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The key to Israel’s future: Education

To help keep the country's edge as an academic powerhouse send your donations--and your kids--to the country's universities

Celebrating 65 years of independence, Israel can be proud that despite staggering challenges, today it is one of the world’s most prosperous countries.

The Organization for Economic Co-operation and Development recently ranked Israelis among the most content people in the Western world, scoring fifth in health and eighth in happiness among 36 countries. Israel is ranked 30th globally in GDP per capita, ahead of technology powerhouse South Korea and oil-rich Saudi Arabia. And Israel has more companies listed on the NASDAQ stock market than any country except the United States, Canada and China.

What explains the stunning success of a tiny country that fought multiple wars, absorbed millions of refugees and was until recently poor in natural resources?

Conventional wisdom says Israeli chutzpah, improvisation and risk-taking — the so-called “Start-Up Nation” effect — propelled it to beat the odds and become a breakout nation.

But the true roots of Israel’s success can be found in a cultural heritage stretching back to the Hebrew Bible: an avid spirit of inquiry and the relentless pursuit of knowledge in the service of perfecting the world.

This unquenchable thirst was encoded in the very DNA of the fledgling Jewish state. Though formally declared in 1948, Israel’s independence really began with the founding of centers of higher education. Decades before Israel declared independence, Zionist leaders proposed a Hebrew university in the land of Israel — an idea realized in 1925 with the opening of the Hebrew University of Jerusalem.

Today this quest for knowledge, which made Israel a hothouse of research and innovation, faces real challenges. Among them is a “brain drain” caused by the emigration of academics and researchers in search of positions abroad with better research conditions. Israeli universities face ongoing cuts in government funding due to economic conditions. A further challenge is the ongoing effort abroad to boycott Israel’s universities — a dangerous and misguided attack on academic freedom.

At Intel Israel’s annual conference, CEO Mooly Eden questioned whether Israel’s remarkable success could be sustained: “Are we investing enough in Israel on a national level, so that in the future we will have ‘Israel: The Start-up Nation, Part Two’? Or will this be a history book?” he asked.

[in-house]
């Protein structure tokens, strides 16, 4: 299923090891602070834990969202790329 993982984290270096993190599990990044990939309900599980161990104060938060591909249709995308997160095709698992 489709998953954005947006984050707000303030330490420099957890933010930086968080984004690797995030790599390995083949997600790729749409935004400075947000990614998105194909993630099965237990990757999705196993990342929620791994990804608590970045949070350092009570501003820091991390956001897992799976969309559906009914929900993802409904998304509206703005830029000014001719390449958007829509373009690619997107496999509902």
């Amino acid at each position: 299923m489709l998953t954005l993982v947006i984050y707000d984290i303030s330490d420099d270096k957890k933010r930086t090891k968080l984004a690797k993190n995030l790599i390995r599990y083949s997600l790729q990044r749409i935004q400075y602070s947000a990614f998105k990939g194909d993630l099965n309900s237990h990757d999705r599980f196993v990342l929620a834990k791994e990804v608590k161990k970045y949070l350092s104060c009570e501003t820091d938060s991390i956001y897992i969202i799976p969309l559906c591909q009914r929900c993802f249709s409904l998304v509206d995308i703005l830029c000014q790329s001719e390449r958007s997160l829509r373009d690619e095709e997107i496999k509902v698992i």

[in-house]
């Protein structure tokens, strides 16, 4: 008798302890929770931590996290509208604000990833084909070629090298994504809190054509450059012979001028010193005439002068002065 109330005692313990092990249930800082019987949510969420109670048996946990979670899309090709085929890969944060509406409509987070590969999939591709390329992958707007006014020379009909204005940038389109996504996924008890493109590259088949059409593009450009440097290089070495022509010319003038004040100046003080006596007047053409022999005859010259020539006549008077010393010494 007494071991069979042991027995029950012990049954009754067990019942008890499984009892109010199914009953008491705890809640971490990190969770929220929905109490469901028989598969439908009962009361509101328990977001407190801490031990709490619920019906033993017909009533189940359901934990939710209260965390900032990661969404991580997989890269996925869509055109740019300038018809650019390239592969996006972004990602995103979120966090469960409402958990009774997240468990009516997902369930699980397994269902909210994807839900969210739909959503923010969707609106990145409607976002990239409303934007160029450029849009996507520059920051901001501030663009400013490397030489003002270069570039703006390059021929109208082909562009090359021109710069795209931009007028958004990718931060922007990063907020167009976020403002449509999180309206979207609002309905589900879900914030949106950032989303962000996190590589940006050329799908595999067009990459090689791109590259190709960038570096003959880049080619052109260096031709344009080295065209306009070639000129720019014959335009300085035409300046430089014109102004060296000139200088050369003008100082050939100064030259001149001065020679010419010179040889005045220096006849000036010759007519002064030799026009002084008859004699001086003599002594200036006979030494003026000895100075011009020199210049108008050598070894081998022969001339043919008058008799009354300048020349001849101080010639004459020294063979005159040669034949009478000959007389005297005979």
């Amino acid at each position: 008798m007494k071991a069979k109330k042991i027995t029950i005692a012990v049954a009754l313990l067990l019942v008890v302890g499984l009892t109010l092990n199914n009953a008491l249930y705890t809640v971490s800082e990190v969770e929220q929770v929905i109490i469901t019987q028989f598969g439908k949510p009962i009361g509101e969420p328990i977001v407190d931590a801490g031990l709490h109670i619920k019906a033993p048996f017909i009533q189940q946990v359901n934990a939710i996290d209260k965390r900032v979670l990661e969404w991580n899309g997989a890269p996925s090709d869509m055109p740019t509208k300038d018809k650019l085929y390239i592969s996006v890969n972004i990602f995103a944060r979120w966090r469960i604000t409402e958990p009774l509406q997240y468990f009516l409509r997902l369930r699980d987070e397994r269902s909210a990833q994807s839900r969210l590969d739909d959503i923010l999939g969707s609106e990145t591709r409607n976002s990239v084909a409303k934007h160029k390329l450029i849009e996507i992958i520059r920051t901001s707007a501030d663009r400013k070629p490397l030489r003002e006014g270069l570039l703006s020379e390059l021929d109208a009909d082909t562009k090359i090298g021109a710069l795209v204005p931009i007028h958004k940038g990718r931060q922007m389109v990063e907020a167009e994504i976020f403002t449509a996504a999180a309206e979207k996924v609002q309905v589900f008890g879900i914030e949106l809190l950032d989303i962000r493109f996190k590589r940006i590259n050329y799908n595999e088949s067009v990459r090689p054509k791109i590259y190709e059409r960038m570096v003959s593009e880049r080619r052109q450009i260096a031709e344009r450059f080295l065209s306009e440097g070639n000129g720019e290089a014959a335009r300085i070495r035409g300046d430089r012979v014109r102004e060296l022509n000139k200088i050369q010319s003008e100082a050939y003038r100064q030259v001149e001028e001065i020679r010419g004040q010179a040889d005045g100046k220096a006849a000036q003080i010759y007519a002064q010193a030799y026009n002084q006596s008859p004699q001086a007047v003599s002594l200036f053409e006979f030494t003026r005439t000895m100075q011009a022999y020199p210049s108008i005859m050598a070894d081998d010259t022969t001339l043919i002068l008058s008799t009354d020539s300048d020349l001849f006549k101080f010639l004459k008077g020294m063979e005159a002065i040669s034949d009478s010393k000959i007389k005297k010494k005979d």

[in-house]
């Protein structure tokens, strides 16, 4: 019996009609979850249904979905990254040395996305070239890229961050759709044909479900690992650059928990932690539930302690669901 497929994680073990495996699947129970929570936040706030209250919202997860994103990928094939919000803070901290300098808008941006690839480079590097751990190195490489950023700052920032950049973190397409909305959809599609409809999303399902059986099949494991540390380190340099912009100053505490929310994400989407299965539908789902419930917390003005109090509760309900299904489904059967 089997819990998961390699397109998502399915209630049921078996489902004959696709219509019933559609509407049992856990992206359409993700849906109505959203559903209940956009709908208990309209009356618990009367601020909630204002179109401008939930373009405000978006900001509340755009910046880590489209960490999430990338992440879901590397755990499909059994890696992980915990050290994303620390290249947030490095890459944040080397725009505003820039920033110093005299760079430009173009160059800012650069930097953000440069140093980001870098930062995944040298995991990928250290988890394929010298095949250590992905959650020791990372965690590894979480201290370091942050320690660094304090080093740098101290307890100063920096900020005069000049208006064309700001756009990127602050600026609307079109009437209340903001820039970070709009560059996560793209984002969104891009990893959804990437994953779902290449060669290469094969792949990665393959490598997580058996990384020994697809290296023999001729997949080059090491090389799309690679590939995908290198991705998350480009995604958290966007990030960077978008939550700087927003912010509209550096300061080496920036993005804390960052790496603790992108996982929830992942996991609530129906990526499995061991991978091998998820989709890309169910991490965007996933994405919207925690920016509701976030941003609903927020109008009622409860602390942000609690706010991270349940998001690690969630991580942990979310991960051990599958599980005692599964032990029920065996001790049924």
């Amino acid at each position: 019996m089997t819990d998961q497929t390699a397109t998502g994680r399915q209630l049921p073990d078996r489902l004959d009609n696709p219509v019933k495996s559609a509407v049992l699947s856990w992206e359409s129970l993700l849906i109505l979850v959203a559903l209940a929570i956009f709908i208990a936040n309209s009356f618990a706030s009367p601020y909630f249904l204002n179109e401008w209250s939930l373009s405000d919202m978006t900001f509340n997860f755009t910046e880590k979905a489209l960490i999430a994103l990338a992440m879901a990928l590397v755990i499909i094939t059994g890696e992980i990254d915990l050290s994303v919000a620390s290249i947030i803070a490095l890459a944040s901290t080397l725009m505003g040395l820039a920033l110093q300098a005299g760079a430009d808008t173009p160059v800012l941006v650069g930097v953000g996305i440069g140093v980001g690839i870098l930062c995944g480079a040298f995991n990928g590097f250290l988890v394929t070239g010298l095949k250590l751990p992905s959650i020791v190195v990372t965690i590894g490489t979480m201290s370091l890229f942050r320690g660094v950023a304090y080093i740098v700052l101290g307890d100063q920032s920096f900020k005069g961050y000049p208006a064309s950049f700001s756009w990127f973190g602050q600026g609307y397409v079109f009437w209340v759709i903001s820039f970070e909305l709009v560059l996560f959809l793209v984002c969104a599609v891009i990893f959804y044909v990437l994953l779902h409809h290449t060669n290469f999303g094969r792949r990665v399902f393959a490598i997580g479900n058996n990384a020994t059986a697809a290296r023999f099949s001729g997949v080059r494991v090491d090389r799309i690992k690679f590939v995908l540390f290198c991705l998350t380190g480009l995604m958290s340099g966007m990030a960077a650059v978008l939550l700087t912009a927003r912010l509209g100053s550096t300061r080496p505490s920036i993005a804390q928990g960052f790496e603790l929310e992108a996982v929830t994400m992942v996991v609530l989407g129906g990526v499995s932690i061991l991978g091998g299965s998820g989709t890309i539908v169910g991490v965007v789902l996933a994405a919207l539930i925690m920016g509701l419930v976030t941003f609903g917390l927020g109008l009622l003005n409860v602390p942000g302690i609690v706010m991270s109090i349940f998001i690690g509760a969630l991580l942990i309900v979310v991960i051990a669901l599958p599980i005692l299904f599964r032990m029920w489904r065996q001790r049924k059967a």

Last year universities in the United Kingdom received a record amount of philanthropic donations: 14% over the previous year and 33% more than 2009-10. The United States has a long tradition of philanthropic support for higher education. A similar commitment is needed to ensure the continued health of Israeli academia and research.

In Jerusalem last month, US President Obama said:

Through talent and hard work, Israelis have put this small country at the forefront of the global economy. Israelis understand the value of education and have produced 10 Nobel laureates. Israelis understand the power of invention, and your universities educate engineers and inventors.

Indeed, Israel is a global leader in brain sciences and agriculture, biomedicine and the humanities, nanotechnology and computer science. But we cannot take for granted its ability to forever sustain academic excellence and produce breakthrough innovations. On this milestone birthday, Israel’s friends everywhere can ask what they can do to ensure its continued independence and inventiveness.

In addition to exploring philanthropic opportunities, there are many creative ways to make a difference. Among them: help reverse the brain drain by spending time at an Israeli research center, offset budget cuts by sending your children to study at Israeli universities, or support academic freedom by helping promote ties between Israeli universities and their foreign counterparts.

These actions will not be for Israel’s benefit alone. As President Obama noted, Israel’s spirit of innovation “has led to economic growth and human progress: solar power and electric cars; bandages and prosthetic limbs that save lives; stem cell research and new drugs that treat disease; cell phones and computer technology that that change the way people around the world live.”

It is up to us all to ensure that Israeli academia and innovation continue to move forward, for the benefit of people everywhere.

About the Author
Menahem Ben-Sasson is the thirteenth president of the Hebrew University of Jerusalem; Before assuming the role of president in 2009, Prof Ben-Sasson served as a Member of the Knesset and was chairman of its Constitution, Law and Justice Committee; Prof Ben-Sasson previously served as Rector of the Hebrew University and as Deputy Dean of the Faculty of Humanities; In 2012 the presidents of Israel’s research universities appointed him the chairperson of the Committee of University Heads of Israel; A historian of the heritage of the Jews of Islam, he has written some fifty books and scholarly articles on a range of subjects, including Jewish Communities in Muslim Lands, the Relationship between Religion and Economics, and Law and Spirituality as Sources of Authority in Medieval Oriental Society; He also specializes in the study of Maimonides, social and intellectual history, Geonic responsa and texts, and Saadya Gaon’s works and leadership